It is well settled that a state may not put a defendant in jeopardy twice for the same offense. Benton v. Maryland, 395 U.S. 784, 89 S. Ct. 2056, 23 L. Ed. 2d 707 (1969). This rule prohibits absolutely a retrial following an acquittal. However, "retrial is not automatically barred when a criminal proceeding is terminated without finally resolving the merits of the charges against the accused." Arizona v. Washington, supra, 434 U.S. at 505, 98 S. Ct. at 830. When faced with such a situation, a reviewing court must satisfy itself that the termination of the initial criminal proceeding pursuant to a mistrial order was justified by a "high degree" of necessity if a retrial is to be permitted. Id. at 506, 98 S. Ct. at 830.

 It is also clear that since the defendant's "valued right (secured by the double jeopardy clause) to have his trial completed by a particular tribunal," Wade v. Hunter, 336 U.S. 684, 689, 69 S. Ct. 834, 837, 93 L. Ed. 974 (1949), is abridged by a trial judge's declaration of a mistrial, the trial court is under an obligation to "temper the decision whether or not to abort the trial by considering the importance to the defendant of being able, once and for all, to conclude his confrontation with society through the verdict of a tribunal he might believe to be favorably disposed to his fate." United States v. Jorn, 400 U.S. 470, 486, 27 L. Ed. 2d 543, 91 S. Ct. 547 (1971). Accordingly, a reviewing court must be assured that the trial court exercised "sound discretion" in deciding to declare a mistrial. See United States v. Perez, supra, 22 U.S. (9 Wheat.) at 580; Arizona v. Washington, supra, 434 U.S. at 514, 98 S. Ct. at 834.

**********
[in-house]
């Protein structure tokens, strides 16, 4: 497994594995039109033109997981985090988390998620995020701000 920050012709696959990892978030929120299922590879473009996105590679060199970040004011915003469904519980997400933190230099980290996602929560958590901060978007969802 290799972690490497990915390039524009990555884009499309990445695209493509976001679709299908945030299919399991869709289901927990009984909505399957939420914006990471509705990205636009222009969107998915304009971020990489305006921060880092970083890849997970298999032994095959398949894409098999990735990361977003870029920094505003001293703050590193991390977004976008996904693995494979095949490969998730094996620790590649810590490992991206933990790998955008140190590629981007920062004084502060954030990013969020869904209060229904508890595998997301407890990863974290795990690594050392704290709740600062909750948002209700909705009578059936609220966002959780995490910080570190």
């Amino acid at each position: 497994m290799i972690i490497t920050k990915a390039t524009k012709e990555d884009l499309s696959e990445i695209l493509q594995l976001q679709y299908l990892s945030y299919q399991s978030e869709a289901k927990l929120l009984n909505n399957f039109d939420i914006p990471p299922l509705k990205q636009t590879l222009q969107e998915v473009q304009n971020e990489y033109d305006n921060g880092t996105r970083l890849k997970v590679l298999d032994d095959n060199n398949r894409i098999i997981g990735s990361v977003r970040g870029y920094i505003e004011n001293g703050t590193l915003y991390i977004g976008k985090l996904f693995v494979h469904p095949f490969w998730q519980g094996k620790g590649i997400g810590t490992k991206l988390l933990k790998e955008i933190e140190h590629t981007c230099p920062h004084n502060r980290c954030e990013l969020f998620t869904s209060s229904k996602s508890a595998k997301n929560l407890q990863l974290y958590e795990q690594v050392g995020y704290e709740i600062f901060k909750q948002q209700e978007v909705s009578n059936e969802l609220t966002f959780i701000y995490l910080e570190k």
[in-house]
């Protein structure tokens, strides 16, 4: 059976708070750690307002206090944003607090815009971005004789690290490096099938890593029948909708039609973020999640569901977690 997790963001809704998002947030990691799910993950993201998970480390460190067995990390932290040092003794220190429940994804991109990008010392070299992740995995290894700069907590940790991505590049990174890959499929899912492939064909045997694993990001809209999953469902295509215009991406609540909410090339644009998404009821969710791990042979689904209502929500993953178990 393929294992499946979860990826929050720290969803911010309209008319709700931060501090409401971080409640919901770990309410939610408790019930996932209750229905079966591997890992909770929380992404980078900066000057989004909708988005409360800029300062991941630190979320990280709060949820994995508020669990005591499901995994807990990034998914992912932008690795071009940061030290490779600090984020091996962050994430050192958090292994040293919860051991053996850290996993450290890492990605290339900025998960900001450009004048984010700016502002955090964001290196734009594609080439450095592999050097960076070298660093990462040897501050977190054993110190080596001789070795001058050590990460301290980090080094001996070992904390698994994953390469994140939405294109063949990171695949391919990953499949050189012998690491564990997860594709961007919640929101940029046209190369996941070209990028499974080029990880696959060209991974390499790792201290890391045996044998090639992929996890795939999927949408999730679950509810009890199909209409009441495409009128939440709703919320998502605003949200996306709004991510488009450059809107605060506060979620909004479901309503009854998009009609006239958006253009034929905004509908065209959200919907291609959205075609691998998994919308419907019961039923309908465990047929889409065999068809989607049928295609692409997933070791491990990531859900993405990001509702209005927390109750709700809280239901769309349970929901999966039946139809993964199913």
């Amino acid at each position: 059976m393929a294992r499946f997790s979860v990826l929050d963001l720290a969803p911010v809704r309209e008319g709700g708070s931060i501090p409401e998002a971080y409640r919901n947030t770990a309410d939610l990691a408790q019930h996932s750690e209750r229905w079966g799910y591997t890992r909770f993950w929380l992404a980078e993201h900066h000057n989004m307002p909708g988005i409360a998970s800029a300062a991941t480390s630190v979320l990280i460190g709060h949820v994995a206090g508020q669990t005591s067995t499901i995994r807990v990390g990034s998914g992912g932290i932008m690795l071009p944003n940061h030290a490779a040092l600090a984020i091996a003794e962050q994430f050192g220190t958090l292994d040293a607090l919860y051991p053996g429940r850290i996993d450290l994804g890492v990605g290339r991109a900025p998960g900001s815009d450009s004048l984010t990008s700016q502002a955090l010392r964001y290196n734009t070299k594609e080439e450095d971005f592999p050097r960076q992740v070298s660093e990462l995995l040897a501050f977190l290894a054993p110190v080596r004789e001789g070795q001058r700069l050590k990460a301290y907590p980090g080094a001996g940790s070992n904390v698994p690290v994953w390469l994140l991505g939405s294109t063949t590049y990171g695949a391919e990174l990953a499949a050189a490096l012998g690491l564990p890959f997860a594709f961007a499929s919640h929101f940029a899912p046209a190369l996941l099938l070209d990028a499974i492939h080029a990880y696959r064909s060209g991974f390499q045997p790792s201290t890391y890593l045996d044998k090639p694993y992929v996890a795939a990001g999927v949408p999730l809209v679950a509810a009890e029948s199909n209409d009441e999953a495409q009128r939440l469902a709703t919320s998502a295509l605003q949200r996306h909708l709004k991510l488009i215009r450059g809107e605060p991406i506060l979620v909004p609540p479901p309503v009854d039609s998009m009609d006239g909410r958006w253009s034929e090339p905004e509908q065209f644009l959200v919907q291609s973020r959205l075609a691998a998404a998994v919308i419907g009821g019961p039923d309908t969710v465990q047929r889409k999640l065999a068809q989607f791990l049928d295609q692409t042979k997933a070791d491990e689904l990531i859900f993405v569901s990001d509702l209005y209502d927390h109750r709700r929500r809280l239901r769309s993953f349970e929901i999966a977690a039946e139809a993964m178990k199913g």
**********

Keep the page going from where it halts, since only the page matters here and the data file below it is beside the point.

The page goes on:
The issues raised in Mr. Wilson's petition have proven difficult for courts to resolve. Recognizing this, the Supreme Court has stated that no single, mechanical rule can be formulated to judge the propriety of mistrial orders across the wide range of trial problems which may prompt a decision to abort a trial. See Illinois v. Somerville, 410 U.S. 458, 462, 93 S. Ct. 1066, 1069, 35 L. Ed. 2d 425 (1972). Nevertheless, as the Court explained in Arizona v. Washington, supra, 434 U.S. at 507, 98 S. Ct. at 831, a reviewing court's judgment about the propriety of a given mistrial order may be made more-or less-easily depending upon the particular situation which led to the decision. At one end of the spectrum are cases in which granting a mistrial provides some tactical advantage to the prosecution or stems from prosecutorial or judicial misconduct. In such cases, mistrial is clearly not a necessary step and the decision to declare a mistrial under such circumstances represents an abuse of the trial court's discretion which would bar a retrial. At the other extreme are cases where the trial judge considers the jury to be deadlocked and orders a mistrial. Here, the trial court's decision is generally considered necessary and is upheld as a sound exercise of discretion. See generally Arizona v. Washington, supra, 434 U.S. at 507-09, 98 S. Ct. at 831.